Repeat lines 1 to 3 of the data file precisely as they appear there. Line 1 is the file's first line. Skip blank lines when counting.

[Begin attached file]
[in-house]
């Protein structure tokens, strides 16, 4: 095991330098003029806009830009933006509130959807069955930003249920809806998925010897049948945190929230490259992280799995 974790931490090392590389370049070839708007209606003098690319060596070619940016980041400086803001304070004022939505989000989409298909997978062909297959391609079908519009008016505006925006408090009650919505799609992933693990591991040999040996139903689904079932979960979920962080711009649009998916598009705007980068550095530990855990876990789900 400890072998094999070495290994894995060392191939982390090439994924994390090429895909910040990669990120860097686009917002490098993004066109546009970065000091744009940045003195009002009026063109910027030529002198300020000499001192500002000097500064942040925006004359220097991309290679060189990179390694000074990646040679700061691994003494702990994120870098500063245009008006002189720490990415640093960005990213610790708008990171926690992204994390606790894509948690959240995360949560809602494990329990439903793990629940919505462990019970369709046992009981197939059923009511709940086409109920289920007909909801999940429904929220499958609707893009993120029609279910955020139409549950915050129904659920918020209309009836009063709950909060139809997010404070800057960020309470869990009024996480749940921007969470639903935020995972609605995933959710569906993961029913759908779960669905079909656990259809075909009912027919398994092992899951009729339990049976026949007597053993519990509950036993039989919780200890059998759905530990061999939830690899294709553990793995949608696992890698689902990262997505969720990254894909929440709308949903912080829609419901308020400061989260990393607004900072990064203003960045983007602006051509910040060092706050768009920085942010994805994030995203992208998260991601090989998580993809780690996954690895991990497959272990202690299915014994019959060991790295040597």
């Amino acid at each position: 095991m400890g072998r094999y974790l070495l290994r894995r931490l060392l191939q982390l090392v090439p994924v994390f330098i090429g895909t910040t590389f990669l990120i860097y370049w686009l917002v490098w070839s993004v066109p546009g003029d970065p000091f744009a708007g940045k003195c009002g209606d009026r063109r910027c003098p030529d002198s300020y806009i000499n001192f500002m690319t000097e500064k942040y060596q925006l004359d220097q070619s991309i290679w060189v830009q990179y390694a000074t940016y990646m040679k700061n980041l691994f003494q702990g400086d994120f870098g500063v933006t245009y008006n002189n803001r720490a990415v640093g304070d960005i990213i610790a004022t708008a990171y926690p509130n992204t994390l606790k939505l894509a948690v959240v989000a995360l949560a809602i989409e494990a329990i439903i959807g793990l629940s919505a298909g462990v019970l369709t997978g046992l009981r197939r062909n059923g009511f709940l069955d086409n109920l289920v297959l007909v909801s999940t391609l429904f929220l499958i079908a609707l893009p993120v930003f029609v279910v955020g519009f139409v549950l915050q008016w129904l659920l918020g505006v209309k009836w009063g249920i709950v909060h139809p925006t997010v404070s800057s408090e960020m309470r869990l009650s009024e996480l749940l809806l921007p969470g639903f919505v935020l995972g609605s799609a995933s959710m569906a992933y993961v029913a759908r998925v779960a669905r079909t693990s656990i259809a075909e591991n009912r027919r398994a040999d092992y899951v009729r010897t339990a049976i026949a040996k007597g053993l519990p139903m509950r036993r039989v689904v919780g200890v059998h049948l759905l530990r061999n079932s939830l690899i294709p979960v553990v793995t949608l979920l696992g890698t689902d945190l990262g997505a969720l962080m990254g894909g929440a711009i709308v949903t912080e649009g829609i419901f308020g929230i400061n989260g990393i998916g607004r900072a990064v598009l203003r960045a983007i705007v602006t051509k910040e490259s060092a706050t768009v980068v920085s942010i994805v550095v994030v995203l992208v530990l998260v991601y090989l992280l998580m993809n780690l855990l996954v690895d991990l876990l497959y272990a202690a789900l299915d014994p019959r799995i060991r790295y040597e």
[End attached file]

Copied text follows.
[in-house]
């Protein structure tokens, strides 16, 4: 095991330098003029806009830009933006509130959807069955930003249920809806998925010897049948945190929230490259992280799995 974790931490090392590389370049070839708007209606003098690319060596070619940016980041400086803001304070004022939505989000989409298909997978062909297959391609079908519009008016505006925006408090009650919505799609992933693990591991040999040996139903689904079932979960979920962080711009649009998916598009705007980068550095530990855990876990789900 400890072998094999070495290994894995060392191939982390090439994924994390090429895909910040990669990120860097686009917002490098993004066109546009970065000091744009940045003195009002009026063109910027030529002198300020000499001192500002000097500064942040925006004359220097991309290679060189990179390694000074990646040679700061691994003494702990994120870098500063245009008006002189720490990415640093960005990213610790708008990171926690992204994390606790894509948690959240995360949560809602494990329990439903793990629940919505462990019970369709046992009981197939059923009511709940086409109920289920007909909801999940429904929220499958609707893009993120029609279910955020139409549950915050129904659920918020209309009836009063709950909060139809997010404070800057960020309470869990009024996480749940921007969470639903935020995972609605995933959710569906993961029913759908779960669905079909656990259809075909009912027919398994092992899951009729339990049976026949007597053993519990509950036993039989919780200890059998759905530990061999939830690899294709553990793995949608696992890698689902990262997505969720990254894909929440709308949903912080829609419901308020400061989260990393607004900072990064203003960045983007602006051509910040060092706050768009920085942010994805994030995203992208998260991601090989998580993809780690996954690895991990497959272990202690299915014994019959060991790295040597």
């Amino acid at each position: 095991m400890g072998r094999y974790l070495l290994r894995r931490l060392l191939q982390l090392v090439p994924v994390f330098i090429g895909t910040t590389f990669l990120i860097y370049w686009l917002v490098w070839s993004v066109p546009g003029d970065p000091f744009a708007g940045k003195c009002g209606d009026r063109r910027c003098p030529d002198s300020y806009i000499n001192f500002m690319t000097e500064k942040y060596q925006l004359d220097q070619s991309i290679w060189v830009q990179y390694a000074t940016y990646m040679k700061n980041l691994f003494q702990g400086d994120f870098g500063v933006t245009y008006n002189n803001r720490a990415v640093g304070d960005i990213i610790a004022t708008a990171y926690p509130n992204t994390l606790k939505l894509a948690v959240v989000a995360l949560a809602i989409e494990a329990i439903i959807g793990l629940s919505a298909g462990v019970l369709t997978g046992l009981r197939r062909n059923g009511f709940l069955d086409n109920l289920v297959l007909v909801s999940t391609l429904f929220l499958i079908a609707l893009p993120v930003f029609v279910v955020g519009f139409v549950l915050q008016w129904l659920l918020g505006v209309k009836w009063g249920i709950v909060h139809p925006t997010v404070s800057s408090e960020m309470r869990l009650s009024e996480l749940l809806l921007p969470g639903f919505v935020l995972g609605s799609a995933s959710m569906a992933y993961v029913a759908r998925v779960a669905r079909t693990s656990i259809a075909e591991n009912r027919r398994a040999d092992y899951v009729r010897t339990a049976i026949a040996k007597g053993l519990p139903m509950r036993r039989v689904v919780g200890v059998h049948l759905l530990r061999n079932s939830l690899i294709p979960v553990v793995t949608l979920l696992g890698t689902d945190l990262g997505a969720l962080m990254g894909g929440a711009i709308v949903t912080e649009g829609i419901f308020g929230i400061n989260g990393i998916g607004r900072a990064v598009l203003r960045a983007i705007v602006t051509k910040e490259s060092a706050t768009v980068v920085s942010i994805v550095v994030v995203l992208v530990l998260v991601y090989l992280l998580m993809n780690l855990l996954v690895d991990l876990l497959y272990a202690a789900l299915d014994p019959r799995i060991r790295y040597e």